Why Hire an Interior Designer?

Three Local Interior Designers Explain Why Details Matter

Article by Rochelle Reeder

Photography by Turk Interiors / Julie Kay Design Studio / Rich Schell Interiors

Originally published in Colorado Springs Lifestyle

Julie Kay Design Studio + Storefront

From a Pinterest board to a custom home build – hiring an interior designer is having someone in your corner with your best interests in mind. They can help you make decisions that are correct for the style of your home as well as employ their team of vetted professionals to make your dreams a reality. Quality and durability are paramount in investing in your home – and a good designer can help you source those things.  

“Your home is a canvas that tells your story,” says Julie Riggin, Principal Designer at Julie Kay Design Studio + Storefront. “My homeowners want bright, warm, and inviting spaces that are also family friendly; your space should fit your life, not the other way around.”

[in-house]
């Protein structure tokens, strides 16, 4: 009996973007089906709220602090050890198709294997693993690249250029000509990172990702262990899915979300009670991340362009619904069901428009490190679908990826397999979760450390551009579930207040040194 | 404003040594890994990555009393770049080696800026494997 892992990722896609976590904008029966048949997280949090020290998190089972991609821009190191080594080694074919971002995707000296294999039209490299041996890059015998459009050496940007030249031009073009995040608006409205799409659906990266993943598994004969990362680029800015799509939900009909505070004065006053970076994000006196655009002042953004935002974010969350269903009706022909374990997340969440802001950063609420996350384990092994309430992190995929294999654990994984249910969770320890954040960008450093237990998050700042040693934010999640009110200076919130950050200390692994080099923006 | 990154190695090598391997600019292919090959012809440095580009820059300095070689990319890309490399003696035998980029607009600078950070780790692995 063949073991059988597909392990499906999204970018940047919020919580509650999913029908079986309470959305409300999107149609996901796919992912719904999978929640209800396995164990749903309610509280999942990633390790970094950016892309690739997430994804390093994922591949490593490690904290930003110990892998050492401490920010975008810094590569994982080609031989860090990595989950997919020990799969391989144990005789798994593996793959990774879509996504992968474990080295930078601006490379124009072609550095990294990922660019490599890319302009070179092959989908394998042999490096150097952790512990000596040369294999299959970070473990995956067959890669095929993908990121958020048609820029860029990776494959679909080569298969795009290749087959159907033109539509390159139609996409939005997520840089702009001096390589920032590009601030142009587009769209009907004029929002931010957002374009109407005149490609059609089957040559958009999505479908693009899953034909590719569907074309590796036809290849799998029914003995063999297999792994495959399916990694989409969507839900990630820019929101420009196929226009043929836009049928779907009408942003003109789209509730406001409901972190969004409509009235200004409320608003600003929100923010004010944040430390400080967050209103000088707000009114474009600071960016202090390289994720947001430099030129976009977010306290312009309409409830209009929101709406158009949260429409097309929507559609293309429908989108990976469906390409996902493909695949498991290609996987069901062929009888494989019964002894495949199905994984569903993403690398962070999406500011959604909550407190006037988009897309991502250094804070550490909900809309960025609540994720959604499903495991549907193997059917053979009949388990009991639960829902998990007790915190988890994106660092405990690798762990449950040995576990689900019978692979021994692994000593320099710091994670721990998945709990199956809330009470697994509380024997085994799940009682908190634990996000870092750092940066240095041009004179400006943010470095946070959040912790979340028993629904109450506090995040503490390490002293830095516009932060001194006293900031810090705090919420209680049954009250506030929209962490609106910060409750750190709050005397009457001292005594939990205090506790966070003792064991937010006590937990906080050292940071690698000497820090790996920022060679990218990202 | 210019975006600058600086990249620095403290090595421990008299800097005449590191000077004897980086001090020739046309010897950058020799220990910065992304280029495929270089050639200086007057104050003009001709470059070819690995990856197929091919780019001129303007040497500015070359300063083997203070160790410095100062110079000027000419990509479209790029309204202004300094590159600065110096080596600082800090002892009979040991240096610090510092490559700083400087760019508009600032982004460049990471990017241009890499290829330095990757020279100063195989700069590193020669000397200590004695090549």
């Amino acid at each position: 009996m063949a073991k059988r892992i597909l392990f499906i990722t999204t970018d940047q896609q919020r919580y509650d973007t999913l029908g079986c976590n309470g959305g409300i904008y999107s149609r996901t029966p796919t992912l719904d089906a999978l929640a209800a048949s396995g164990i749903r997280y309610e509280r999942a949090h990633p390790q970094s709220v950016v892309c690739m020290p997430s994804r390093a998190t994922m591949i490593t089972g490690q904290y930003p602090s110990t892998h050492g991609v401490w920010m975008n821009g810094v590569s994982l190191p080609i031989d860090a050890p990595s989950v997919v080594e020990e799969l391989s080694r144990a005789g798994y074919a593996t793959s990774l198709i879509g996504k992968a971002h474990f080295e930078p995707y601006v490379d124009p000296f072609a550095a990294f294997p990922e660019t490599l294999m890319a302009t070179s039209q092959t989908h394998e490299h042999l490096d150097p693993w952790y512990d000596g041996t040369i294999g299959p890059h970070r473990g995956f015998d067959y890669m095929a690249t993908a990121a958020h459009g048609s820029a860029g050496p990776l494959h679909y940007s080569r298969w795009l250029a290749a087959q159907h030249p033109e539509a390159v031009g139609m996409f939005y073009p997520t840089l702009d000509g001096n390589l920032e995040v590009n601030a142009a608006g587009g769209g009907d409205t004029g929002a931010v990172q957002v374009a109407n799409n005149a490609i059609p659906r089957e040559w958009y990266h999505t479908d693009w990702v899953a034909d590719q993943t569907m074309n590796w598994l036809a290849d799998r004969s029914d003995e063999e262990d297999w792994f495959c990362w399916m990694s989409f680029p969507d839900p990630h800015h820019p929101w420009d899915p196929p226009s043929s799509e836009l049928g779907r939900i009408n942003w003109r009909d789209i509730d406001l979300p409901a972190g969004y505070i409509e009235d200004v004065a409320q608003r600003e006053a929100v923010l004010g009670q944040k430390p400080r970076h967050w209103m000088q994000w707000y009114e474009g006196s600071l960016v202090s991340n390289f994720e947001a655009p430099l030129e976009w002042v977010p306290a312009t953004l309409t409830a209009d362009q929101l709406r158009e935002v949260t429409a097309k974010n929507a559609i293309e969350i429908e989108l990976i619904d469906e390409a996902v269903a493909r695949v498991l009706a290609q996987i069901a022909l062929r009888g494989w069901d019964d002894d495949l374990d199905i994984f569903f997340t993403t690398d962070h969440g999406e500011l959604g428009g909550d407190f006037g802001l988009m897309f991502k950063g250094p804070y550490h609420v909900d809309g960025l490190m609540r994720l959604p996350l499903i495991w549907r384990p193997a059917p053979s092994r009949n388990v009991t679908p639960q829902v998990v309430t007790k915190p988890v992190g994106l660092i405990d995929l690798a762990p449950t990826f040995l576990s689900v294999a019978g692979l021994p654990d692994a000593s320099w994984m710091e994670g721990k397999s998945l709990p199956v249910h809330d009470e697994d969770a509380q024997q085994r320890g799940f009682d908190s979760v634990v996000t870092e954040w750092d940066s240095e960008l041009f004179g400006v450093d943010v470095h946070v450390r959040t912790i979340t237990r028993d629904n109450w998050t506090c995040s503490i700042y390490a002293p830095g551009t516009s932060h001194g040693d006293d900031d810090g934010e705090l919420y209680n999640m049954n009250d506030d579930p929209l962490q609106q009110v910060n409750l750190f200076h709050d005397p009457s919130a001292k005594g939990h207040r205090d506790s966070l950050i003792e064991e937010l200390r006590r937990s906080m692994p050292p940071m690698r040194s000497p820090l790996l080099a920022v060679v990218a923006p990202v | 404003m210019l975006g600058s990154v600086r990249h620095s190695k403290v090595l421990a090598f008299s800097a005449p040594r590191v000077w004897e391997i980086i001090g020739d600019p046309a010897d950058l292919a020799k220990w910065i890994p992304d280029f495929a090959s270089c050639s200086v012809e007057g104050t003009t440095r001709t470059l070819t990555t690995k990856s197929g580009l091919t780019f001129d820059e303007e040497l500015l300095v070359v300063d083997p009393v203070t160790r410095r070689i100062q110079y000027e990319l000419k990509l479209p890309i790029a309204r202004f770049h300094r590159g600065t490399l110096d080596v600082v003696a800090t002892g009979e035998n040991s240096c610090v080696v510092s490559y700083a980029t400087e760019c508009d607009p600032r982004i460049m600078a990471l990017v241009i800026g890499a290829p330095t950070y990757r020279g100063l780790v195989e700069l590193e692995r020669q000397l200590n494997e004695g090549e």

She goes on to explain that because of her background in architecture and design, as well as the years in the business, she is oftentimes able to hear pain points and solve problems for her clients in ways they haven’t thought of.    

Interior designers are sometimes seen as a luxury purchase, and indeed they can be depending on the scale of the project. Riggin has worked on entire homes for some clients, but she is also passionate about finding those perfect, high-quality pieces for the walk-in customers at her storefront.

“Colorado Springs has limited options for shopping home décor, and even more limited options for custom, high-quality pieces,” Riggin explains.